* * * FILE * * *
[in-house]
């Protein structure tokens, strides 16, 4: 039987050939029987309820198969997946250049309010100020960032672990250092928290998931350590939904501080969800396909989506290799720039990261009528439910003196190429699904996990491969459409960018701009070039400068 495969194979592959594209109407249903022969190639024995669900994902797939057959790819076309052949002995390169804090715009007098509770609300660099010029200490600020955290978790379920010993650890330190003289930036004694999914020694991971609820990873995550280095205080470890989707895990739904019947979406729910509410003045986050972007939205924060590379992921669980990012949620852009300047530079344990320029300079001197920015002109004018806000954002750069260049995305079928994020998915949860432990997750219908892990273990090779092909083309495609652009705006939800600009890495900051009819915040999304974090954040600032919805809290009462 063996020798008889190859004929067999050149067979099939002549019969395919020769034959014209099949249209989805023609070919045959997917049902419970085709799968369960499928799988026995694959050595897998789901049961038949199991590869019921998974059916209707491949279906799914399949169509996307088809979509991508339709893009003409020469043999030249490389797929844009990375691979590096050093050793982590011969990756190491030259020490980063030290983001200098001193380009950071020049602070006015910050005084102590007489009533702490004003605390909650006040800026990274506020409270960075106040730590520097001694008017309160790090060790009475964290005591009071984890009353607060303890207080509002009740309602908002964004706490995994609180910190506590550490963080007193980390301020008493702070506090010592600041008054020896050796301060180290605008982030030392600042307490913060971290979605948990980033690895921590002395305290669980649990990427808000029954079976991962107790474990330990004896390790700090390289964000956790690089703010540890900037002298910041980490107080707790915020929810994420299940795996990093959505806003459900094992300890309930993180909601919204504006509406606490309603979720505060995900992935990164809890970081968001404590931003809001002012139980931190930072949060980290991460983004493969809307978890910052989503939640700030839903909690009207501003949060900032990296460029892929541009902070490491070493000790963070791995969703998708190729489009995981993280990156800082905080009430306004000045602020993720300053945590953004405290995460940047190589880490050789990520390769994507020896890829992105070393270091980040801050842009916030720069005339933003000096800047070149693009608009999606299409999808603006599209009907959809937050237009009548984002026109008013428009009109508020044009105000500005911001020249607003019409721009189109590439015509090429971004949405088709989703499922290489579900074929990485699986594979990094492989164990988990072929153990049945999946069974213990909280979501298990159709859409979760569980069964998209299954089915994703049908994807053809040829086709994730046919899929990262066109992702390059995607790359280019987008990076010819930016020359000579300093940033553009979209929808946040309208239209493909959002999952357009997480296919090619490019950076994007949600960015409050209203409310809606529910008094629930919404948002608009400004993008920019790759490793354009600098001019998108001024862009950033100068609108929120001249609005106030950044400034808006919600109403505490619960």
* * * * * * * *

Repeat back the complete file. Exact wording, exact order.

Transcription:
[in-house]
């Protein structure tokens, strides 16, 4: 039987050939029987309820198969997946250049309010100020960032672990250092928290998931350590939904501080969800396909989506290799720039990261009528439910003196190429699904996990491969459409960018701009070039400068 495969194979592959594209109407249903022969190639024995669900994902797939057959790819076309052949002995390169804090715009007098509770609300660099010029200490600020955290978790379920010993650890330190003289930036004694999914020694991971609820990873995550280095205080470890989707895990739904019947979406729910509410003045986050972007939205924060590379992921669980990012949620852009300047530079344990320029300079001197920015002109004018806000954002750069260049995305079928994020998915949860432990997750219908892990273990090779092909083309495609652009705006939800600009890495900051009819915040999304974090954040600032919805809290009462 063996020798008889190859004929067999050149067979099939002549019969395919020769034959014209099949249209989805023609070919045959997917049902419970085709799968369960499928799988026995694959050595897998789901049961038949199991590869019921998974059916209707491949279906799914399949169509996307088809979509991508339709893009003409020469043999030249490389797929844009990375691979590096050093050793982590011969990756190491030259020490980063030290983001200098001193380009950071020049602070006015910050005084102590007489009533702490004003605390909650006040800026990274506020409270960075106040730590520097001694008017309160790090060790009475964290005591009071984890009353607060303890207080509002009740309602908002964004706490995994609180910190506590550490963080007193980390301020008493702070506090010592600041008054020896050796301060180290605008982030030392600042307490913060971290979605948990980033690895921590002395305290669980649990990427808000029954079976991962107790474990330990004896390790700090390289964000956790690089703010540890900037002298910041980490107080707790915020929810994420299940795996990093959505806003459900094992300890309930993180909601919204504006509406606490309603979720505060995900992935990164809890970081968001404590931003809001002012139980931190930072949060980290991460983004493969809307978890910052989503939640700030839903909690009207501003949060900032990296460029892929541009902070490491070493000790963070791995969703998708190729489009995981993280990156800082905080009430306004000045602020993720300053945590953004405290995460940047190589880490050789990520390769994507020896890829992105070393270091980040801050842009916030720069005339933003000096800047070149693009608009999606299409999808603006599209009907959809937050237009009548984002026109008013428009009109508020044009105000500005911001020249607003019409721009189109590439015509090429971004949405088709989703499922290489579900074929990485699986594979990094492989164990988990072929153990049945999946069974213990909280979501298990159709859409979760569980069964998209299954089915994703049908994807053809040829086709994730046919899929990262066109992702390059995607790359280019987008990076010819930016020359000579300093940033553009979209929808946040309208239209493909959002999952357009997480296919090619490019950076994007949600960015409050209203409310809606529910008094629930919404948002608009400004993008920019790759490793354009600098001019998108001024862009950033100068609108929120001249609005106030950044400034808006919600109403505490619960």